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Adult gang members and their children's contact with Ministry of Social Development service lines Ministry of Social Development

By: New Zealand. Ministry of Social Development.
Material type: materialTypeLabelBookPublisher: Wellington, New Zealand : Ministry of Social Development, 2016Description: electronic document (21 pages); Word file: 719.5 KB.ISBN: 978-0-478-32393-1 (online).Subject(s): GOVERNMENT POLICY | FAMILY VIOLENCE | CHILD ABUSE | New Zealand. Child, Youth and Family | CHILD EXPOSURE TO VIOLENCE | CHILD NEGLECT | CHILD PROTECTION | CHILD WELFARE | CHILDREN | ECONOMIC COSTS | GANGS | SOCIAL SERVICES | NEW ZEALANDOnline resources: Click here to access online | Access the website | NZFVC news item Summary: This research seeks to inform policy work around the Gang Action Plan to reduce the harms caused by adult gangs in New Zealand. The report establishes baseline figures on how many known adult gang members, and how many of their children, come into contact with the Ministry of Social Development’s (MSD’s) service arms, and the types and estimated total costs of contacts that occur. The findings in this report are not implying that the gang members’ and their children’s contact with MSD service lines was due solely to their links to gangs. As at July 2014, there were an estimated 3,960 adult gang members known to New Zealand Police (NZ Police). While these individuals were known to be adult gang members in mid-2014, they were not necessarily gang members at the time they had some of their contact with MSD service lines. Limitations The findings of this research were based on a probabilistic data match by Insights MSD between names and dates of birth held by NZ Police and those held by MSD. Inevitably this means that the data-match results, and therefore the subsequent findings, will have some degree of error. There are limitations to Child, Youth and Family data discussed in the report body which mean that findings relating to “lifetime” contact rates and costs in particular are likely to be under-estimates and should be treated with some caution. To a much lesser extent, this is also true of the welfare assistance findings. There was particular interest in identifying the children of gang members recorded in the MSD data, and measuring their levels of contact with MSD. While there were around 6,000 to 7,000 children linked to the gang members in the two MSD source systems examined, there is no way to know whether this was all of the gang members’ children. (From the Executive summary). Record #4930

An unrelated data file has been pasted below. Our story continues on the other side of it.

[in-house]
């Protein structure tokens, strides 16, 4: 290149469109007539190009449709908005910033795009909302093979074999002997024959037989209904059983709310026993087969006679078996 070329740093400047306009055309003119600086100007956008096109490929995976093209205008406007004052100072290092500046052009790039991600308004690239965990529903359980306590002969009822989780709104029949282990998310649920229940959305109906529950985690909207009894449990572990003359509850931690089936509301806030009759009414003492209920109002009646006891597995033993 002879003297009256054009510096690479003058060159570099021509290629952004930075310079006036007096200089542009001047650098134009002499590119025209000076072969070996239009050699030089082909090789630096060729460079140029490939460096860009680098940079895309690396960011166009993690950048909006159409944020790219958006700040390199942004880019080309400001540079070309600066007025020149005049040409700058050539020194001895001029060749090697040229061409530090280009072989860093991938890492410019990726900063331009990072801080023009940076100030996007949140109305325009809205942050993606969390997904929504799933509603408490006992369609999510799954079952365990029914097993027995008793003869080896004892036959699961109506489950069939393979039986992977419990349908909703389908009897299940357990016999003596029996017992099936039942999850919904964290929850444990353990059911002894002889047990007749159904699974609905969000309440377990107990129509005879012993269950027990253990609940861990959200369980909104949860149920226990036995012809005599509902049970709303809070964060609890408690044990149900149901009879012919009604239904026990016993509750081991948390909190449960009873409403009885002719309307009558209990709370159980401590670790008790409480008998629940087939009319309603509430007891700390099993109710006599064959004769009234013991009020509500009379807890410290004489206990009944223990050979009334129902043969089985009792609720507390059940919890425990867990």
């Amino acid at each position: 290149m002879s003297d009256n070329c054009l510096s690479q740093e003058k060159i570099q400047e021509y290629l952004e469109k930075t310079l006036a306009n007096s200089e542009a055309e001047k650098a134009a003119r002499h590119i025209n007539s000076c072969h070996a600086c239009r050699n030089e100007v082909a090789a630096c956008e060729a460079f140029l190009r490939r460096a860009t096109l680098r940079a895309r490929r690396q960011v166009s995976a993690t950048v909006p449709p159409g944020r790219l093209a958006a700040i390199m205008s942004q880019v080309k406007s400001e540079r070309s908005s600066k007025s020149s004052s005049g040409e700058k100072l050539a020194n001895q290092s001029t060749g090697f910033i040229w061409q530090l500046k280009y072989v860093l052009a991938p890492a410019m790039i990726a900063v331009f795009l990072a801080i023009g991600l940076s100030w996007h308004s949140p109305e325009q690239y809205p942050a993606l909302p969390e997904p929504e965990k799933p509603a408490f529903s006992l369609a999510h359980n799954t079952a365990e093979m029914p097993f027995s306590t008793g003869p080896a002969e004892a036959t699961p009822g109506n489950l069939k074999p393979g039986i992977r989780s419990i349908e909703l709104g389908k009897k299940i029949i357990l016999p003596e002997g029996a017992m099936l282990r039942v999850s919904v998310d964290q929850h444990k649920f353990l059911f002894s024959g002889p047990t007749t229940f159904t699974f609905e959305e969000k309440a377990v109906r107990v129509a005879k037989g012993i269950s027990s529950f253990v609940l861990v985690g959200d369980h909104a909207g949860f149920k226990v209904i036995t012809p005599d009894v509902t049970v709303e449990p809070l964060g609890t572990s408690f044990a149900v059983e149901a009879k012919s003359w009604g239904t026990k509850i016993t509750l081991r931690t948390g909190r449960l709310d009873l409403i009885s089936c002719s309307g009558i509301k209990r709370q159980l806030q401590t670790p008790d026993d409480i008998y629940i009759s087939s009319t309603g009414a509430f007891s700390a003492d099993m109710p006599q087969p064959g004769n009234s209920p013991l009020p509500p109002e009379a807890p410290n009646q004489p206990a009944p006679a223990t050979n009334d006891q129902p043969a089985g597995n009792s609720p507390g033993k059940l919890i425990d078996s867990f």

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This research seeks to inform policy work around the Gang Action Plan to reduce the harms caused by adult gangs in New Zealand. The report establishes baseline figures on how many known adult gang members, and how many of their children, come into contact with the Ministry of Social Development’s (MSD’s) service arms, and the types and estimated total costs of contacts that occur.
The findings in this report are not implying that the gang members’ and their children’s contact with MSD service lines was due solely to their links to gangs.
As at July 2014, there were an estimated 3,960 adult gang members known to New Zealand Police (NZ Police). While these individuals were known to be adult gang members in mid-2014, they were not necessarily gang members at the time they had some of their contact with MSD service lines.
Limitations
The findings of this research were based on a probabilistic data match by Insights MSD between names and dates of birth held by NZ Police and those held by MSD. Inevitably this means that the data-match results, and therefore the subsequent findings, will have some degree of error.
There are limitations to Child, Youth and Family data discussed in the report body which mean that findings relating to “lifetime” contact rates and costs in particular are likely to be under-estimates and should be treated with some caution. To a much lesser extent, this is also true of the welfare assistance findings.
There was particular interest in identifying the children of gang members recorded in the MSD data, and measuring their levels of contact with MSD. While there were around 6,000 to 7,000 children linked to the gang members in the two MSD source systems examined, there is no way to know whether this was all of the gang members’ children. (From the Executive summary). Record #4930